The African Diaspora Forum (ADF) wants the African Union reconfigured and more power given to its secretariat. It’s not the first time the rights group is making the plea.
The ADF’s call comes as Africa celebrates Africa Month, which marks the establishment of the Organisation of African Unity (OAU) on May 25, 1963. That day, now known as Africa Day, saw 32 representatives of independent nations of Africa signing the OAU Charter in Addis Ababa, Ethiopia – which advocated for Pan-Africanism. It’s since been renamed the African Union.
Government says the month is a time of reflection, celebrating gains made since Africa was freed from the shackles of oppression through colonialism and apartheid. Presidency spokesperson Khuselo Diko says it is also meant at looking at challenges that lie ahead, including the deepening democracy and increasing Intra-African Trade.
African Diaspora Forum chairperson, Dr Vusimuzi Sibanda believes there’s little to celebrate. He says human rights abuses on the continent are too glaring to ignore. Dr Sibanda says African leaders have failed to address structural and economic challenges caused by colonial rule and believes inculcating the culture of accountability among African leaders is a first step towards changing the fortunes of the continent. He says the establishment of a regional court like the International Criminal Court (ICC) will ensure that leaders who abuse and steal from national coffers are brought to book.
Director at the Centre for Advanced Studies of African Society, Professor Kwesi Kwaa Prah, agrees with Dr Sibanda. He believes the AU is not for the development of the African people, but to serve the interests of its funders.
Young graduate, Thabang Nkgweng believes the injection of young blood within the continent’s leadership could help Africa discover her potential and reclaim her glory on the global stage.
“So far we’ve had the same people for too long and of course what they are doing is not working. We need new people, young leaders; people who are not greedy. People who understand the concept of government of the people by the people. We can’t have a situation where a health system of the country collapse and a leader flies to another Switzerland or wherever they are flown. We want leaders who understand that upliftment is for everyone.”
Political analyst Sanusha Naidu concurs.
The Africa we want
The AU’s goal for the next 50 years is to create the ‘Africa we want’. This is aimed at erasing the legacy of oppression and poverty that has besieged the continent for decades. African leaders believe this will be achieved through the inculcation of the principle of self-reliance, Africa financing its own development and highlight the importance of capable, inclusive and accountable states and institutions. However, corruption continues to overshadow these ambitious plans.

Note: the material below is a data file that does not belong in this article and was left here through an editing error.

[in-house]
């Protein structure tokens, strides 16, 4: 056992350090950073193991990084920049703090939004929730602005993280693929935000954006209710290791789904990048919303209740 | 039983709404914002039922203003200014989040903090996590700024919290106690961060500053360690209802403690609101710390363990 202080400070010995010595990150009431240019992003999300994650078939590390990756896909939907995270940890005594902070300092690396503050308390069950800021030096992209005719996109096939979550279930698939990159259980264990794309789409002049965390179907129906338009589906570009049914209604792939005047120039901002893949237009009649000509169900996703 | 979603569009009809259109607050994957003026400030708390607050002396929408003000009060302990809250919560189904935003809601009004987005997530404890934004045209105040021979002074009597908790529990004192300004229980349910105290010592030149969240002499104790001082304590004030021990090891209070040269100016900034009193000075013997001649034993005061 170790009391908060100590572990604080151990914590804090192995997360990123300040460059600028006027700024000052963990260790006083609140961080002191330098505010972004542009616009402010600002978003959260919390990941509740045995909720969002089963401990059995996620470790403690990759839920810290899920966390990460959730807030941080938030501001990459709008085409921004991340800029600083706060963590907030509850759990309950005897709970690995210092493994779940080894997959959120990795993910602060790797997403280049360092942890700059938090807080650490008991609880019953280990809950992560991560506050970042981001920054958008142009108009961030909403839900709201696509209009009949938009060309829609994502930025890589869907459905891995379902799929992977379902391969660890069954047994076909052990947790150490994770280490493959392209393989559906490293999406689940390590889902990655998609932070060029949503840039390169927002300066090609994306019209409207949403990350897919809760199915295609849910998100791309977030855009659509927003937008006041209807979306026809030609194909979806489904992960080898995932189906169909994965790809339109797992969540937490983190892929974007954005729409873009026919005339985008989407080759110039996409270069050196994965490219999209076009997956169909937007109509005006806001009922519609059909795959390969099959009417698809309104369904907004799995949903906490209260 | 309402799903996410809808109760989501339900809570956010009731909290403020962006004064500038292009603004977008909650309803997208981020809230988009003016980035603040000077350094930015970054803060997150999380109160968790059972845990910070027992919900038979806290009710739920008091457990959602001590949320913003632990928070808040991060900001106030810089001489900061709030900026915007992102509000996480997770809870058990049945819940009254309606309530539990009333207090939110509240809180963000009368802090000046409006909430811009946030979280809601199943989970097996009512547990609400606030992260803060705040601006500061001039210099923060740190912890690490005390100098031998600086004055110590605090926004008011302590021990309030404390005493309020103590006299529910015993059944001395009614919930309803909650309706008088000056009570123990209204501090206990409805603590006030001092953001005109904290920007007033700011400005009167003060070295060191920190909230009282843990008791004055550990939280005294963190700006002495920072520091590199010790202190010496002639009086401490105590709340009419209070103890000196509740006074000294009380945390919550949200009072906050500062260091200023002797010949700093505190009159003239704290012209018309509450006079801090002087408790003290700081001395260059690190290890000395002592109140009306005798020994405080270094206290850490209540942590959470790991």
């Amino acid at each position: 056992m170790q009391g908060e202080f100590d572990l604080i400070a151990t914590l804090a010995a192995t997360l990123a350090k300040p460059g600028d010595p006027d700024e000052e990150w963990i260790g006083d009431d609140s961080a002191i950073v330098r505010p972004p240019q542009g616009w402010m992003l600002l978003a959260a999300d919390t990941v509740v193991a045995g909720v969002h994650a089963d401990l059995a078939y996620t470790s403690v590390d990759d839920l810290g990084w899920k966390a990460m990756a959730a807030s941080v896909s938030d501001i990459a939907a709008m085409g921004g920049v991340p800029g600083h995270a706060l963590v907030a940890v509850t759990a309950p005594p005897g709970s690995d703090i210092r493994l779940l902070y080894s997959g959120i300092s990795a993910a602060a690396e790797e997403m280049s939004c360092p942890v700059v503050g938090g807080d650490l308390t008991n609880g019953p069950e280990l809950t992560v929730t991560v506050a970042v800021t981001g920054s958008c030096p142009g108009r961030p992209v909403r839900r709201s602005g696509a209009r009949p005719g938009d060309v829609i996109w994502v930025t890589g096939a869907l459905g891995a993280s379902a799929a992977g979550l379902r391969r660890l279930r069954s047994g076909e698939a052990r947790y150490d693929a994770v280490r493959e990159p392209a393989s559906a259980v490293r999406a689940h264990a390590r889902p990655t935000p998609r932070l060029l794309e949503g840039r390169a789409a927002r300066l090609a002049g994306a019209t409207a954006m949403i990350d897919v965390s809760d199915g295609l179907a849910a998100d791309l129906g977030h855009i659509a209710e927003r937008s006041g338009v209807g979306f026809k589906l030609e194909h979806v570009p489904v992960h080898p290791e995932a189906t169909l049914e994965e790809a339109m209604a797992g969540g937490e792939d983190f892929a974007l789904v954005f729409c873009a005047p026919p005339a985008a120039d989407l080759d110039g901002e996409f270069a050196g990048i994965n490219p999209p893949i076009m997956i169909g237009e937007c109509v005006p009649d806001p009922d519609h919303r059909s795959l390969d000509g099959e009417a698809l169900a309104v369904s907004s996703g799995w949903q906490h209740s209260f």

Nkgweng says she wants an Africa that is united, respects and sees women as equal to men; a continent that takes pride in who she is and the diverse cultures she possesses. The 25-year-old believes the whole of Africa should have shown solidarity with athlete, Caster Semenya when she was ridiculed by the IAAF’s new rules. She says the decolonisation of our education system is a good place to start the journey of self-love for Africans. “I wish our curriculum taught us about Patrice Lumumba and other Africans who stood up for something, Africans who are strong and maybe it would change our perception for us to know what it means to be African and that if he could do it, then why can’t I do it.”
Naidu says Africa is still far off from changing her story. She says inequality is one of the most pressing issues that need to be urgently addressed. According to World Hunger, about 27.4% of the population in Africa was classified as severely food insecure in 2016, which is almost four times as high as any other region. Alarmingly, food insecurity is on the rise, specifically in sub-Saharan Africa. This while most of the continent’s leaders live in luxury.
Naidu says there’s no quick fix to the problems facing the continent and she’s lost hope at seeing the rich resources the continent boosts trickling down to the poor.
While the continent continues to grapple with finding solutions to its cocktail of problems, Dr Sibanda is encouraging Africans to unite and work together in plucking the continent out of its dark past and fight the scourge of corruption wherever it raises its ugly head.
Watch related video of Presidency Spokesperson Khuselo Diko on Africa month: